consider for(var i in list). Does it fail or ignore?

var list = null;
for(var i in list){
console.log("\t",i,list[i]);
}

EDIT : If $(".foo") is empty its still not null. So I'm silently discarding my petition.

Thanks again @jashkenas for an awesome library.

I'm with Jeremy even though it was an eye opener on Monday for one of my libraries. It was my fault for not one checking and / or two handling my code in a cleaner way.

It is not anyone's fault for not checking. Up until now, this was a feature. I am pretty sure that everyone specifically tested the functionality and thought "woah, that is convenient. I can write less code"

with the latest version, this is likely the tightest way to do this...

_.each( (myvar || []), function(val) { ... });

while that is not nice, this leads to even more code...

// pick your favorite array or object type checking hack.. 
if (myvar && myvar.length) { 
  _.each(myvar, function(val) { .. });
}

The original design was awesome. Why not stick to it?

It seems like the catalyst for doing this was this example:

_.map(null, _.identity)
=> []

Instead of pulling the check, why not return null in this case instead of empty? It seems like a completely reasonable way to handle it. Garbage in, Garbage out. Null in, Null out.

_.map(null, _.identity)
=> null

js-n commented Oct 3, 2012

Because

> Array.prototype.map.call(null, function () {})
<- TypeError: Array.prototype.map called on null or undefined

Not to say that ES5 got everything right, but sticking to the language-native API is neater.

It's actually fairly hard to end up with a null value in JavaScript accidentally (that's going to be one of those sentences I regret). I agree, @tommydudebreaux, that I like being able to write (confident code)[http://avdi.org/talks/confident-code-railsconf-2011/] without a lot of precondition checks everywhere. But my mind is not very good at keeping multiple things in the air at a time, and best not to confuse it with inconsistent behavior for seemingly identical interfaces (between underscore and ES5 native).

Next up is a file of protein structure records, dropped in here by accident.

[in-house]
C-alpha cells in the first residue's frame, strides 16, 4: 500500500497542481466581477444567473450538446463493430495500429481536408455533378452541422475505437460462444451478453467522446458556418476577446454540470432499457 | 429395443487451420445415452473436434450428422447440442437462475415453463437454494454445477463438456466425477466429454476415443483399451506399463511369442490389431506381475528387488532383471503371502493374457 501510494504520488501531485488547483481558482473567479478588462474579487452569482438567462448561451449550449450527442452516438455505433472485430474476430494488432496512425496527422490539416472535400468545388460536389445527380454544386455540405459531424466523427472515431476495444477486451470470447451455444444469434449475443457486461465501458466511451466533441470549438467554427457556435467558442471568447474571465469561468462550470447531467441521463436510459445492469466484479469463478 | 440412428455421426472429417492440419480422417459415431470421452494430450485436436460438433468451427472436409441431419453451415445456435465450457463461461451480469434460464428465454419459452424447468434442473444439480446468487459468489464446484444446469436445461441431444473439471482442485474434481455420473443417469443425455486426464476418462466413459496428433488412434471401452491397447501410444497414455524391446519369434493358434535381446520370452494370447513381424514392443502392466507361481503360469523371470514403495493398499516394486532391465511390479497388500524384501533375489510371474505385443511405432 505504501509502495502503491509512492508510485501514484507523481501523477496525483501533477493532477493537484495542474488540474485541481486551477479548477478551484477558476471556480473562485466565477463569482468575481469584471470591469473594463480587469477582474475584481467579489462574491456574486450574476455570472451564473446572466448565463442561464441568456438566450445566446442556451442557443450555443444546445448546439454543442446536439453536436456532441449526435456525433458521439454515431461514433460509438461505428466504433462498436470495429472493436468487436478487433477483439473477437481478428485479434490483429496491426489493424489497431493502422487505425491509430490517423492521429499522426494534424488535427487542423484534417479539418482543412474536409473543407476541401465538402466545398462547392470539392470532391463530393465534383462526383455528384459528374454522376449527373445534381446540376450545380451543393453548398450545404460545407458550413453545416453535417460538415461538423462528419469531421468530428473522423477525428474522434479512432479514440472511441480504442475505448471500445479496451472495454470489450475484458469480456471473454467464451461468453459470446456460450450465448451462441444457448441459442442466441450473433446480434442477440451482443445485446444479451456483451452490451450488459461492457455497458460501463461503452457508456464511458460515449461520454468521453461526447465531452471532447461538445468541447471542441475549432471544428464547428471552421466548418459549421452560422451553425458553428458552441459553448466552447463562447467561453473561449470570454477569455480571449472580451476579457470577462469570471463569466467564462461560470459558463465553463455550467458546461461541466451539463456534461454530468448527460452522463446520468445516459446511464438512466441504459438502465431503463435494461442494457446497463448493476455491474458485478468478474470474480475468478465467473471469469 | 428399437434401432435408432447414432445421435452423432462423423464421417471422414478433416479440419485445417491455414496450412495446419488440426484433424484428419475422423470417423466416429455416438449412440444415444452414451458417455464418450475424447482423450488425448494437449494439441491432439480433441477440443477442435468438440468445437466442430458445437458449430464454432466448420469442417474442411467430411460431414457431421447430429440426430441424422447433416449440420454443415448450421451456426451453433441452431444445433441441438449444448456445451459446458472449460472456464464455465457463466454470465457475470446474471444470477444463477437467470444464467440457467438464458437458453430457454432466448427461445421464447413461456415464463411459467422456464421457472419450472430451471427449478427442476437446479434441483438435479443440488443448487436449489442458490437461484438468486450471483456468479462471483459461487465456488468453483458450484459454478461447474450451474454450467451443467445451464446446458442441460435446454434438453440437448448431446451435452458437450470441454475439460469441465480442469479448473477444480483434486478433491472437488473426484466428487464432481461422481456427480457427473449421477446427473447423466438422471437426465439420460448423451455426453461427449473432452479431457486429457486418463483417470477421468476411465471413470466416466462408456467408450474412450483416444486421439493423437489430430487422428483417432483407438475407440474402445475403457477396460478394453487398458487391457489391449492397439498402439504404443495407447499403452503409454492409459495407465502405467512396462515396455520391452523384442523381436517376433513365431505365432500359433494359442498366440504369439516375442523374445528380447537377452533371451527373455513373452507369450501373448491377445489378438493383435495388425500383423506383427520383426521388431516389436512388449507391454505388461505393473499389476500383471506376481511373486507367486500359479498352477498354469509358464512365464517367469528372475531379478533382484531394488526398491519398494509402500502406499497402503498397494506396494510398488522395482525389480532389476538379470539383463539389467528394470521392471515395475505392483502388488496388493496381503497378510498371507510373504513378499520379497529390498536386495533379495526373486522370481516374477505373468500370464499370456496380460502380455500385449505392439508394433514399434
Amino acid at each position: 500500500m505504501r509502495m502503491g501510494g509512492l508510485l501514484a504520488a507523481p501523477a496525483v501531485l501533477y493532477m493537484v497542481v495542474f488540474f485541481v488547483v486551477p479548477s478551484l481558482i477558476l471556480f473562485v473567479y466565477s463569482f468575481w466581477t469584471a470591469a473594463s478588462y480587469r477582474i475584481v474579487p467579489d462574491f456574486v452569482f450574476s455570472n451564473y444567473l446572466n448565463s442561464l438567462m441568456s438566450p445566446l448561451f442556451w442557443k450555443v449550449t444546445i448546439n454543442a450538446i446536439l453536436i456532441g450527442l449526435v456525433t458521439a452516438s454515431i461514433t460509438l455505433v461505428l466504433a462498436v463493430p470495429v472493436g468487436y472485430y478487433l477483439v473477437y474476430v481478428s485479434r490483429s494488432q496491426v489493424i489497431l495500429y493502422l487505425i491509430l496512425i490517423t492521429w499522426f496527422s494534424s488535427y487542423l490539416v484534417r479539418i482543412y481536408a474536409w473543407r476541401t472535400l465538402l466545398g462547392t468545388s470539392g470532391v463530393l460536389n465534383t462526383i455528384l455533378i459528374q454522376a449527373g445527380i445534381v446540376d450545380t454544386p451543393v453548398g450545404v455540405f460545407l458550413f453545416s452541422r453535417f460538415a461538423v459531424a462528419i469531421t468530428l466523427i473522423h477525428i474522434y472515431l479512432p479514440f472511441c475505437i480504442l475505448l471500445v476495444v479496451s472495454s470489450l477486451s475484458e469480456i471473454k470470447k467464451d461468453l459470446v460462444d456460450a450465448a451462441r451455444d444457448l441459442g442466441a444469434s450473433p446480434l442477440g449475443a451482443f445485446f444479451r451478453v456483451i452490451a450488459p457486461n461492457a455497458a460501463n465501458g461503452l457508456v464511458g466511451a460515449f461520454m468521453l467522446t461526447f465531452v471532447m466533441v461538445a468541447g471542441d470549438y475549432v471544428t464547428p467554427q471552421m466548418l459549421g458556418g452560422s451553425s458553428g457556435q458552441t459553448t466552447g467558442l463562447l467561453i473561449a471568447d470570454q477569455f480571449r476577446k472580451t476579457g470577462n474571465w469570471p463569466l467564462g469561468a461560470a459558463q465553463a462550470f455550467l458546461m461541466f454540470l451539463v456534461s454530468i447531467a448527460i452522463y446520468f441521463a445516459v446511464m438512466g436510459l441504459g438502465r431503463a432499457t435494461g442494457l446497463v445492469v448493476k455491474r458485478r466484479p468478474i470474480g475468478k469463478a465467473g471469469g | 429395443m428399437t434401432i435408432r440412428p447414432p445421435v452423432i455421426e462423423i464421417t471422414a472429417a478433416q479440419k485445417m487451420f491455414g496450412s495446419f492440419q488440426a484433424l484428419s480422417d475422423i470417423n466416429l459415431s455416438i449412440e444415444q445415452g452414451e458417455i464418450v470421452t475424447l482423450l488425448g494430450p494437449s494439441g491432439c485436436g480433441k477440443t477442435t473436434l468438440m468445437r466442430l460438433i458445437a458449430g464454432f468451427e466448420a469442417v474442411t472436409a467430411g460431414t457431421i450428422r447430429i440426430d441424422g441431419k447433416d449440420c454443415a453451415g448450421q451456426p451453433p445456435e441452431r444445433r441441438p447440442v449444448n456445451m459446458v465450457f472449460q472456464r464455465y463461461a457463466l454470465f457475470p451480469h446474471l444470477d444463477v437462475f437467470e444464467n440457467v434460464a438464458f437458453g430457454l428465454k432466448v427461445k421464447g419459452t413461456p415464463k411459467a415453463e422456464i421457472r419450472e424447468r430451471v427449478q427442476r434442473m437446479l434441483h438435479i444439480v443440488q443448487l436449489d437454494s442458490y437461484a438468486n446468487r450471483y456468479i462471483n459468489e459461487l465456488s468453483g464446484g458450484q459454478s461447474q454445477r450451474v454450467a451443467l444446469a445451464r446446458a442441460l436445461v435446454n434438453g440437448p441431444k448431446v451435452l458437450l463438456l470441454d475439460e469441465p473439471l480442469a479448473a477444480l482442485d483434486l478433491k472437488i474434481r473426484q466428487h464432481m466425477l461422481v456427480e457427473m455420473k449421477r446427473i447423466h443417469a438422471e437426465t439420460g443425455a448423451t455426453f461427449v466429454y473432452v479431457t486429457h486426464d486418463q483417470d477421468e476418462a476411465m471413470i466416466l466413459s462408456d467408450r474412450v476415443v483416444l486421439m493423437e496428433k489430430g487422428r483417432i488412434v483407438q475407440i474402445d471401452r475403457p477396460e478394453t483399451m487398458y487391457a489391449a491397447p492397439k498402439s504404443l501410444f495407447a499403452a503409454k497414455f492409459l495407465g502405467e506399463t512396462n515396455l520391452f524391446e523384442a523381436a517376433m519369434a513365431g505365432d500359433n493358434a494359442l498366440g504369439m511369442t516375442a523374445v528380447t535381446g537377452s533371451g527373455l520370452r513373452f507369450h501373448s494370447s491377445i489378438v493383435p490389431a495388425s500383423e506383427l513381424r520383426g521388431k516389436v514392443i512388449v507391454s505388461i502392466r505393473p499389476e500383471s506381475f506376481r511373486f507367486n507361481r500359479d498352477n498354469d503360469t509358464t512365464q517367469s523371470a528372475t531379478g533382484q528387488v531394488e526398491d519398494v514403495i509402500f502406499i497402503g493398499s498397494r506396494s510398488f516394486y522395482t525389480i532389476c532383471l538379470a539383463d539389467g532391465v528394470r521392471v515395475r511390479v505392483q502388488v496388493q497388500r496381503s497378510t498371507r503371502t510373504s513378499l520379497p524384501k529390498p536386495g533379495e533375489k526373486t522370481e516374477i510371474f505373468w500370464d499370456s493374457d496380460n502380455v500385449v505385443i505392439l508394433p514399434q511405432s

Shot in the dark here (and not to beat a dead horse [additional gratuitous cliche]), but maybe the _() function is an appropriate place to swallow that check and substitute an empty array if a falsey value is supplied? eg:

var a = undefined;
_(a).map(function () { return 'YAY!'; });
// returns ['YAY!']

Advantages:

  • the curried map function has a distinct interface from ES5's map, avoiding confusion. The behavior of underscore is clearly an extension, and therefore the library is free to make it's own decisions around what should happen with given input types.
  • the falsey check is limited to one place, which feels nice if you're chaining or composing larger functional expressions, avoiding doing the same work more than needed.

Disadvantages:

  • yet another thing (more complexity?)
  • still introduces a breaking interface change form previous versions, potentially requiring library consumers to update code.

@jden: There is at least one rather common way to end up with a null value in JavaScript: String.prototype.match

I use this combined with Underscore's each fairly often, like so:

_.each(someString.match(someRegex), someFunction);

Unfortunately, with the new version of Underscore, I can't use this if there is even the slightest chance that the regexp won't match. Fortunately, I don't really have to update. ;-)

Of course, vanilla JavaScript behaves that way when trying to call methods on a null value, but if I wanted vanilla JavaScript I wouldn't be using Underscore.js.

On the other hand, it is true that failing early is better than covering errors.

I'm still not sure if I like the changed behaviour or not.

js-n commented Oct 3, 2012

@indieboy86 so how would you feel about _(someString.match(/something/)).each(someFunction) ?

@jden Yes, why not. Still better than _.each(someString.match(someRegex) || [], someFunction);

buerkle commented Oct 3, 2012

Returning null will not remove the need to check for a null return value. I much preferred the original behavior. Most of the time a null/undefined value for a collection is the same as an empty collection. It fixes an inconsistency with the Array.prototype functions for other falsey values which return empty arrays.

Array.prototype.map.call(false, fn) => []
Array.prototype.map.call(0, fn) => []
Contributor

jdalton commented Oct 5, 2012

The discussion has been moved to #744.